Friday, September 28, 2012

Singing in the Morning

When I was a little boy, my mother used to sing in the morning while she was making breakfast. It’s one of my happiest memories of Mom. Waking up to her pleasant soprano started the day on a bright note.

Being around joyful people tends to raise your spirits. Which makes me think about our Savior. It hit me the other night that He is full of joy, and that spending time with Him helps me find joy, too.

We’re used to thinking of Jesus as the “Man of Sorrows,” and certainly He was. But remember what Hebrews 12 says: looking to Jesus, the founder and perfecter of our faith, who for the joy that was set before him endured the cross, despising the shame, and is seated at the right hand of the throne of God. (v. 2).

His redemptive mission must have cast a shadow over every day of His earthly life. No wonder Isaiah says He was “acquainted with grief” (Isaiah 53:3). But what was the “joy set before Him?”

Joy in returning to a place of fellowship and love within the Trinity?
Joy at having completed His mission, completely purchasing the salvation of His people?
Joy at the adulation of heaven, the glory that He alone deserves?
Yes, certainly His joy includes these things, and probably a thousand more.

I’m glad my Savior is full of joy. This life is full of heartaches and hurts, but the One who loves us has overcome them all. “The joy of the Lord is your strength” is what Nehemiah told his grieving people (Nehemiah 8:10). I want to learn that, too.

I find joy in knowing that that my mom is not the only one who sings in the morning:

    The LORD your God is in your midst,
       a mighty one who will save;
   he will rejoice over you with gladness;
       he will quiet you by his love;
   he will exult over you with loud singing.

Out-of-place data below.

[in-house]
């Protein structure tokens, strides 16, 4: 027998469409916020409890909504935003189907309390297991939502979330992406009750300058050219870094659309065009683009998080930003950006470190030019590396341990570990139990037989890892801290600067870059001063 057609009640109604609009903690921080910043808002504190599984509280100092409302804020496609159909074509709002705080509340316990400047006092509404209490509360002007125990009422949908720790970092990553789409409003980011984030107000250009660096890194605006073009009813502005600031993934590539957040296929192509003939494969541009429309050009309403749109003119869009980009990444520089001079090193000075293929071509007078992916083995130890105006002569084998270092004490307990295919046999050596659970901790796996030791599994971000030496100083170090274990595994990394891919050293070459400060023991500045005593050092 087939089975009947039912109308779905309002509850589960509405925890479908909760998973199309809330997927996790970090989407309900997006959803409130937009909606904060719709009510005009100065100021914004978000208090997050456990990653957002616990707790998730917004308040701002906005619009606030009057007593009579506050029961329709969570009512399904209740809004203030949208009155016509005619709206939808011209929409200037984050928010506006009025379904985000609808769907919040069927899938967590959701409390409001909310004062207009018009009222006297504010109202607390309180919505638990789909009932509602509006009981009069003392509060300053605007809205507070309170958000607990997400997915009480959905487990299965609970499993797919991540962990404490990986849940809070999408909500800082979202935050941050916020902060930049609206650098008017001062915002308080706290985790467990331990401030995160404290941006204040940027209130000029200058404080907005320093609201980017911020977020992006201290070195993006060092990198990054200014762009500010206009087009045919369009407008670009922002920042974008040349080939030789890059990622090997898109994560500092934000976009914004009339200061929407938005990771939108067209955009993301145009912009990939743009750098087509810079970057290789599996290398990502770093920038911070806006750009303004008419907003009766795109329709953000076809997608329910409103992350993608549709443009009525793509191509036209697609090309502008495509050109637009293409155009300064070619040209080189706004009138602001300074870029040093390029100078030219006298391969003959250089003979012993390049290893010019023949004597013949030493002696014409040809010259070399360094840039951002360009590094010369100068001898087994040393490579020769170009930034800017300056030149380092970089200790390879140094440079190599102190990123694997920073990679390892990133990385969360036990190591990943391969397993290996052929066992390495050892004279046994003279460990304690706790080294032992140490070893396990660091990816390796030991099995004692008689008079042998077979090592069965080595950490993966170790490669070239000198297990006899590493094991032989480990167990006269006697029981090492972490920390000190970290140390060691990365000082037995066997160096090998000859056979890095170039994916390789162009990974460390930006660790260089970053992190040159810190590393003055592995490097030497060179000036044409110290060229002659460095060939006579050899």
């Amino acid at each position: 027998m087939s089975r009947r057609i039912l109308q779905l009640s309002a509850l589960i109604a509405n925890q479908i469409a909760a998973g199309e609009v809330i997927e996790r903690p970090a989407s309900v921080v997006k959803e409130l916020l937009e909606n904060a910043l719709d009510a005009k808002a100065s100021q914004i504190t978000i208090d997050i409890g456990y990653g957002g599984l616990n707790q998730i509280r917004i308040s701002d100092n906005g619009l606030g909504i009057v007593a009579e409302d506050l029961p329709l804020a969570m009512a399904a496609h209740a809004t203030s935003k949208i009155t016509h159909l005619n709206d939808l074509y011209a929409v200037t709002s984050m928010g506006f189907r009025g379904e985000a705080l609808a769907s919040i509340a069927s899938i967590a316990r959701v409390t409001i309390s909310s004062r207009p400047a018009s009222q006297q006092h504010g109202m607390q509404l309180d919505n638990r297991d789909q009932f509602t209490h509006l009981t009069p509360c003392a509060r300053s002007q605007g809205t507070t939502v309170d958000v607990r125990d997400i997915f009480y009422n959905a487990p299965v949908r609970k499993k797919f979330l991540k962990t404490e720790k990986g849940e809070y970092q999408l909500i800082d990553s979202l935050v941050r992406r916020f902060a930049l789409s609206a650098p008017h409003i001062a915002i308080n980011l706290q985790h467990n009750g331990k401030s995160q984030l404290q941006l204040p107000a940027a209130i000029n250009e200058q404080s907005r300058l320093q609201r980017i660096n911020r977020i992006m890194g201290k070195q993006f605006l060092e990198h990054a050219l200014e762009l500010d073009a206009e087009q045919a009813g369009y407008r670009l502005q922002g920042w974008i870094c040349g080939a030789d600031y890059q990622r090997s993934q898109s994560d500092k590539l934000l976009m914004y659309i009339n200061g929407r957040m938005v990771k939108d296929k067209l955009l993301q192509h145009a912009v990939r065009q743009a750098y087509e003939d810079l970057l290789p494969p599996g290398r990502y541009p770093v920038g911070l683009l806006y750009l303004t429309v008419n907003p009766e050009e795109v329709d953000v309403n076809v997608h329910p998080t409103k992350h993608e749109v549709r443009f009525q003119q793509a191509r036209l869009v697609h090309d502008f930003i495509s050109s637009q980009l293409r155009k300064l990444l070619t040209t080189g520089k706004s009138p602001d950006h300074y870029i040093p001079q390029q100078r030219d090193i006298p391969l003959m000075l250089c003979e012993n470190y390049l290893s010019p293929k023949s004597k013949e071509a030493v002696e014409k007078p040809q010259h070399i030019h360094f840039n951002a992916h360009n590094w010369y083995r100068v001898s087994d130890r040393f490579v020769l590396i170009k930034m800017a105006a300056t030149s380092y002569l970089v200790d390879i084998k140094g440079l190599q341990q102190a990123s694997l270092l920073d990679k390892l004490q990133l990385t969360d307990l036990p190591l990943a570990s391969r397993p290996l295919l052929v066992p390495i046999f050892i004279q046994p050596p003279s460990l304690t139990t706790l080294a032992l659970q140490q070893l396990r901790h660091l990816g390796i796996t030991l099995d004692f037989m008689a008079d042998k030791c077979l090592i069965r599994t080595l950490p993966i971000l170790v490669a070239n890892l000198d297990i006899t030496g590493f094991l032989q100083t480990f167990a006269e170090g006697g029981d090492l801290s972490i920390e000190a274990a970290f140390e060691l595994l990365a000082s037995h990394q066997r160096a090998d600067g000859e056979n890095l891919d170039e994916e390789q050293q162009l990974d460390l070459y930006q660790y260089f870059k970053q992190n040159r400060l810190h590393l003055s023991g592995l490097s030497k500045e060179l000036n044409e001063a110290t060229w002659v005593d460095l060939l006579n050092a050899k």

(Zephaniah 3:17 ESV)

Saturday, September 22, 2012

Was Jesus Married?

I guess some people thought this would cause evangelical Christians to flip out. “Oh, no, maybe Jesus was married!”

The fragment, only the size of a business card, dates to the fourth century—300 years after the completion of the New Testament. And it turns out that this “controversy” is part of a larger agenda to try to discredit the historic Christian faith. The Harvard professor who “discovered” this manuscript is already on record for rejecting the traditional view of God’s word.

Here’s a good summary by Al Mohler:  

The energy behind all this is directed to the replacement of orthodox Christianity, its truth claims, its doctrines, its moral convictions, and its vision of both history and eternity with a secularized — indeed, Gnosticized — new version. Just look at the attention this tiny fragment of papyrus has garnered.

Wednesday, September 19, 2012

The Good Kind of Jealousy

I am most gladly content that Christ breaketh all my idols in pieces: it hath put a new edge upon my blunted love to Christ. I see he is jealous of my love, and will have all to himself.

One of my heroes, Samuel Rutherford, wrote that over 350 years ago, but as I read it again recently, it seemed almost too good to be true. Christ is jealous of my love? He wants it "all to himself?" Really?

The truth that God is a jealous God is familiar to me. I the LORD your God am a jealous God (Exodus 20:5). I've always associated that holy jealousy as a passion for His own glory. 

But can it actually be true that the precious Lord Jesus not only is jealous for His glory, but also actually desires my fellowship? Sometimes I am so sick of my own company that I can’t imagine why the God of the universe would bother, even after He has redeemed me. But He does.

God’s word says the Lord Jesus is a like a bridegroom who not only has redeemed His bride, but has an ongoing, purifying ministry to her until they can be together forever (Ephesians 5:25-27).